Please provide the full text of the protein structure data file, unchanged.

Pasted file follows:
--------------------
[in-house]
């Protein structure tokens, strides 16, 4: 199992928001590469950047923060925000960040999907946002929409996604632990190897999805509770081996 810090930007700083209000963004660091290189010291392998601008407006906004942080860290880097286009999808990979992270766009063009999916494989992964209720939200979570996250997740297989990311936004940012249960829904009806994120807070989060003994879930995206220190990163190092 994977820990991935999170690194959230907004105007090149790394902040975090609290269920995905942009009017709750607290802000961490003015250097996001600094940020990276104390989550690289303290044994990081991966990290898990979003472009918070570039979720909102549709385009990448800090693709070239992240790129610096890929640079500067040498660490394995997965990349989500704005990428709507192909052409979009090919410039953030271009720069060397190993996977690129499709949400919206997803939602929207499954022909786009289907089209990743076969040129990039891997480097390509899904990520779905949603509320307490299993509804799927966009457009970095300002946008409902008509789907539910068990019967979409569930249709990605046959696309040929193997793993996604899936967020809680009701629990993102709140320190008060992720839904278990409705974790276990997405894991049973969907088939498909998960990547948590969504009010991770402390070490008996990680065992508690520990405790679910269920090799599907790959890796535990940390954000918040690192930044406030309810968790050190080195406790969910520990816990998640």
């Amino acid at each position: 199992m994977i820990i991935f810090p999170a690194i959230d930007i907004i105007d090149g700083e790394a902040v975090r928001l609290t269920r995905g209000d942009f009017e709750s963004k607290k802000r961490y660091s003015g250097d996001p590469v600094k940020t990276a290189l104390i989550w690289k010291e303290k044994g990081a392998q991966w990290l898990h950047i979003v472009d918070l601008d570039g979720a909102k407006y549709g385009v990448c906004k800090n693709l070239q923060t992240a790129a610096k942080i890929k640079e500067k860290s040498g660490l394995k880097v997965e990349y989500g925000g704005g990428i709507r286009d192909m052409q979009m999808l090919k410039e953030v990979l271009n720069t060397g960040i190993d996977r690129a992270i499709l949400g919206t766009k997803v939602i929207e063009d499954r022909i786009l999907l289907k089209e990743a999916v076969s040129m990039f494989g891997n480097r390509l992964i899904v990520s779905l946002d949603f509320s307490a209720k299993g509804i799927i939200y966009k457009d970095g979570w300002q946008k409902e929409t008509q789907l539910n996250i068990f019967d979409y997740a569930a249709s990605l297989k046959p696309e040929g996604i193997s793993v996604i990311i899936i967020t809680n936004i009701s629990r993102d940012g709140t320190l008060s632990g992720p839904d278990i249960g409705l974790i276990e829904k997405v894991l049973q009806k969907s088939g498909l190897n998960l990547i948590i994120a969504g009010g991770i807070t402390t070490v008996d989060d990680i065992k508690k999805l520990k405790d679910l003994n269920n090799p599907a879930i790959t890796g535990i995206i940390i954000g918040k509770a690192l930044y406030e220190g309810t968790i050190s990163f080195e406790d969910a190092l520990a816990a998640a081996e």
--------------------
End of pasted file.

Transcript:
[in-house]
């Protein structure tokens, strides 16, 4: 199992928001590469950047923060925000960040999907946002929409996604632990190897999805509770081996 810090930007700083209000963004660091290189010291392998601008407006906004942080860290880097286009999808990979992270766009063009999916494989992964209720939200979570996250997740297989990311936004940012249960829904009806994120807070989060003994879930995206220190990163190092 994977820990991935999170690194959230907004105007090149790394902040975090609290269920995905942009009017709750607290802000961490003015250097996001600094940020990276104390989550690289303290044994990081991966990290898990979003472009918070570039979720909102549709385009990448800090693709070239992240790129610096890929640079500067040498660490394995997965990349989500704005990428709507192909052409979009090919410039953030271009720069060397190993996977690129499709949400919206997803939602929207499954022909786009289907089209990743076969040129990039891997480097390509899904990520779905949603509320307490299993509804799927966009457009970095300002946008409902008509789907539910068990019967979409569930249709990605046959696309040929193997793993996604899936967020809680009701629990993102709140320190008060992720839904278990409705974790276990997405894991049973969907088939498909998960990547948590969504009010991770402390070490008996990680065992508690520990405790679910269920090799599907790959890796535990940390954000918040690192930044406030309810968790050190080195406790969910520990816990998640």
């Amino acid at each position: 199992m994977i820990i991935f810090p999170a690194i959230d930007i907004i105007d090149g700083e790394a902040v975090r928001l609290t269920r995905g209000d942009f009017e709750s963004k607290k802000r961490y660091s003015g250097d996001p590469v600094k940020t990276a290189l104390i989550w690289k010291e303290k044994g990081a392998q991966w990290l898990h950047i979003v472009d918070l601008d570039g979720a909102k407006y549709g385009v990448c906004k800090n693709l070239q923060t992240a790129a610096k942080i890929k640079e500067k860290s040498g660490l394995k880097v997965e990349y989500g925000g704005g990428i709507r286009d192909m052409q979009m999808l090919k410039e953030v990979l271009n720069t060397g960040i190993d996977r690129a992270i499709l949400g919206t766009k997803v939602i929207e063009d499954r022909i786009l999907l289907k089209e990743a999916v076969s040129m990039f494989g891997n480097r390509l992964i899904v990520s779905l946002d949603f509320s307490a209720k299993g509804i799927i939200y966009k457009d970095g979570w300002q946008k409902e929409t008509q789907l539910n996250i068990f019967d979409y997740a569930a249709s990605l297989k046959p696309e040929g996604i193997s793993v996604i990311i899936i967020t809680n936004i009701s629990r993102d940012g709140t320190l008060s632990g992720p839904d278990i249960g409705l974790i276990e829904k997405v894991l049973q009806k969907s088939g498909l190897n998960l990547i948590i994120a969504g009010g991770i807070t402390t070490v008996d989060d990680i065992k508690k999805l520990k405790d679910l003994n269920n090799p599907a879930i790959t890796g535990i995206i940390i954000g918040k509770a690192l930044y406030e220190g309810t968790i050190s990163f080195e406790d969910a190092l520990a816990a998640a081996e």